RESIDENTS at Maiden Castle House care home in Dorchester have been amazed by the generosity of a Weymouth girl who donated handmade quilts.

As reported in the Dorset Echo, Pepper-Rose Stuart, aged seven, has been using her mother's old sewing machine to make lap quilts.

Pepper-Rose donated the quilts to the Maiden Castle House care home because her grandfather is a resident at the residential and dementia care home.

Maiden Castle House Home Manager Rachel Sohorye said: “On behalf of the residents here, I’d like to say thank you to Pepper-Rose for such a kind gesture. The quilts are lovely and the residents were delighted to receive them.

“Although the residents can’t have physical visitors during the lockdown, we are trying to make it ‘business as usual’ as far as possible. We have lots of activities to keep everyone entertained and the staff are making sure loved ones can stay in contact, but kind gestures like this and the other donations we have received are a huge boost for everyone.”

Residents of the Care South-managed home will now be writing thank you cards and letters to send to Pepper-Rose.

Pepper-Rose's mother, Stephanie Stuart, said: "I make patchwork quilts anyway as a hobby and Pepper has been watching me and she wanted to give it a go.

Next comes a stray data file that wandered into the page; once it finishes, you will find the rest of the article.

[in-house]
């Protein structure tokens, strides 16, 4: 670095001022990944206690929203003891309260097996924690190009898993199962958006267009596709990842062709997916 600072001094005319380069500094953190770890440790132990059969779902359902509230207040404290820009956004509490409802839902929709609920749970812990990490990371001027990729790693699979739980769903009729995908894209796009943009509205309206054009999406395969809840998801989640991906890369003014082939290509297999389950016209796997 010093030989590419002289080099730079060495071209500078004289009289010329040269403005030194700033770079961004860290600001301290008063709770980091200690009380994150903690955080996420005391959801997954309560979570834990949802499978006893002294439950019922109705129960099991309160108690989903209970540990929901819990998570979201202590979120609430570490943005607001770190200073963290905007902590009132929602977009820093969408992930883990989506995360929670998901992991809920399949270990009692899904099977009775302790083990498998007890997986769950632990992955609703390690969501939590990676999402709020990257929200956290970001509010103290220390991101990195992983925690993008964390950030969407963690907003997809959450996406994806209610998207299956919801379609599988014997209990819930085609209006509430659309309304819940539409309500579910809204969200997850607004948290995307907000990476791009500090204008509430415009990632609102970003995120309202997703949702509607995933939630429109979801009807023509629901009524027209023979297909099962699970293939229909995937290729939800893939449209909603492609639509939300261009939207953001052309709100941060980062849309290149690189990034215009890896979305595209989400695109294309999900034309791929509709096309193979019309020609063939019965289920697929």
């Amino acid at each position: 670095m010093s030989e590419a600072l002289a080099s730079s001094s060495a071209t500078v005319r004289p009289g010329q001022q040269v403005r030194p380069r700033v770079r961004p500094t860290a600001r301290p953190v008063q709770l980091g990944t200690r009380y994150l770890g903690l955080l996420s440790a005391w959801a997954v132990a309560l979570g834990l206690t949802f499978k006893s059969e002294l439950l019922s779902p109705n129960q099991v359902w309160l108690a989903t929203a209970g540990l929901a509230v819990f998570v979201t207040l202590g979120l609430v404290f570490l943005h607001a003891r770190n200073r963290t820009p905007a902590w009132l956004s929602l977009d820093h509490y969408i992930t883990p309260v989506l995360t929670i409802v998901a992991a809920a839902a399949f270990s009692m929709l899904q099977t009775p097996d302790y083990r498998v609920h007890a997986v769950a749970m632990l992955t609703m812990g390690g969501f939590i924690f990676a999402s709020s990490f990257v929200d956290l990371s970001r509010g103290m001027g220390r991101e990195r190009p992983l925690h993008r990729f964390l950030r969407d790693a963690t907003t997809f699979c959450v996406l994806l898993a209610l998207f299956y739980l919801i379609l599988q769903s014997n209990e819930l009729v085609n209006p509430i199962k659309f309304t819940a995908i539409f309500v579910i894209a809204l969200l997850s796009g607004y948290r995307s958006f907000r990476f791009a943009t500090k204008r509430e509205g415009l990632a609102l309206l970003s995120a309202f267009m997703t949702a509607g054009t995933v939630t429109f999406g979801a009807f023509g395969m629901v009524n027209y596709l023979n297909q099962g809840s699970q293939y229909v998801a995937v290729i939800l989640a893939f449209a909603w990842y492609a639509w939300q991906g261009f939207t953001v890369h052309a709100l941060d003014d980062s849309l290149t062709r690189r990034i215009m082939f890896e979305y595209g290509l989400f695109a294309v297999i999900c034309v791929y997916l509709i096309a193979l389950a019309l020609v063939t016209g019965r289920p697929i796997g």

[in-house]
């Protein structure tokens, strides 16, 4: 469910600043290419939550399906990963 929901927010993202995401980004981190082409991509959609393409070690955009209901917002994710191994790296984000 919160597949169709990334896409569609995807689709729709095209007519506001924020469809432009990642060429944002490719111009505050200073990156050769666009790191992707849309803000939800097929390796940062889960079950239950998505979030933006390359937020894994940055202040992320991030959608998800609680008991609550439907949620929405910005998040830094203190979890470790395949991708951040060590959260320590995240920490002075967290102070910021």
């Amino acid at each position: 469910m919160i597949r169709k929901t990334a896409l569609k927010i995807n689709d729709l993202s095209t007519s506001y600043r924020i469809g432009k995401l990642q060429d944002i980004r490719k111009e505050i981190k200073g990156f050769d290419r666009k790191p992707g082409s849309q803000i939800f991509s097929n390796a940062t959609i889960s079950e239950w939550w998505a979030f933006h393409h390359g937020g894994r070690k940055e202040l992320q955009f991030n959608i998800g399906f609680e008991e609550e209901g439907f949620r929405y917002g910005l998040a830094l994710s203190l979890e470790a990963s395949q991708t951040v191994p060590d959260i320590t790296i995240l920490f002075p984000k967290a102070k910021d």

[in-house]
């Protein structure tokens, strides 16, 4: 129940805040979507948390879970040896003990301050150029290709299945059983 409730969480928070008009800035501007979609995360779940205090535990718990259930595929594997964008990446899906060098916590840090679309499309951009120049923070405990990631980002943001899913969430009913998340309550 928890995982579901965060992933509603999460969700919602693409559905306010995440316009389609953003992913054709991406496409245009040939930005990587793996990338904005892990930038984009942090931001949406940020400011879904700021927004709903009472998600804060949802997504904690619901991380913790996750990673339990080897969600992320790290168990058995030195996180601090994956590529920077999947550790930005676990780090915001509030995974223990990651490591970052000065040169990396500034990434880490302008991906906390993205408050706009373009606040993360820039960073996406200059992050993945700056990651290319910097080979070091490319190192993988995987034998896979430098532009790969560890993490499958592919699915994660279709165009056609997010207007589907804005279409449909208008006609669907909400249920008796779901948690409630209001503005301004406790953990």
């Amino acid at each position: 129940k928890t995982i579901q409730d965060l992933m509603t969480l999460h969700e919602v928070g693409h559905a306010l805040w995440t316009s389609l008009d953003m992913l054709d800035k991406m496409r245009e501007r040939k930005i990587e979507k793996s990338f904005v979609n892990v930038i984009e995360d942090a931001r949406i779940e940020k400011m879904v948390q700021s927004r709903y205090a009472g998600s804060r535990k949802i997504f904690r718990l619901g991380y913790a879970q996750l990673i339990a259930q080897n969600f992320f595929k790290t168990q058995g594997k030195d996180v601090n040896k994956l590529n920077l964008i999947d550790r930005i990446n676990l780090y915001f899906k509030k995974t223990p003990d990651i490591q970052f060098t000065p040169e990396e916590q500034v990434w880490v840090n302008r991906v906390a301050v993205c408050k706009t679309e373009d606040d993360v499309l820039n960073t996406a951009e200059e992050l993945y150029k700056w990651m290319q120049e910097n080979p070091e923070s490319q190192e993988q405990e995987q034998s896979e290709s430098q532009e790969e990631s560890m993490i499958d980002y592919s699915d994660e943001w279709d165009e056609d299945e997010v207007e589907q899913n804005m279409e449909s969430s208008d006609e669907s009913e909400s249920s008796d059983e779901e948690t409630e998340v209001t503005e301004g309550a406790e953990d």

"I gave her my old sewing machine and since then she has been whizzing away on it.

"Every single evening she wants to go on the sewing machine and make more quilts. She loves it."

Pepper-Rose has always been a charitable girl. In 2019 she cut off over 50cm of her hair to donate to the Little Princess Trust which provides real hair wigs to children and young people with cancer.

It took her two-and-a-half years to grow her hair so that it was long enough to be donated and she raised more than £100 for the charity at the same time.

Pepper-Rose suffers from rheumatoid arthritis, a condition she developed after contracting a virus when she was four. Her mother thinks that might be the reason her daughter is so charitable.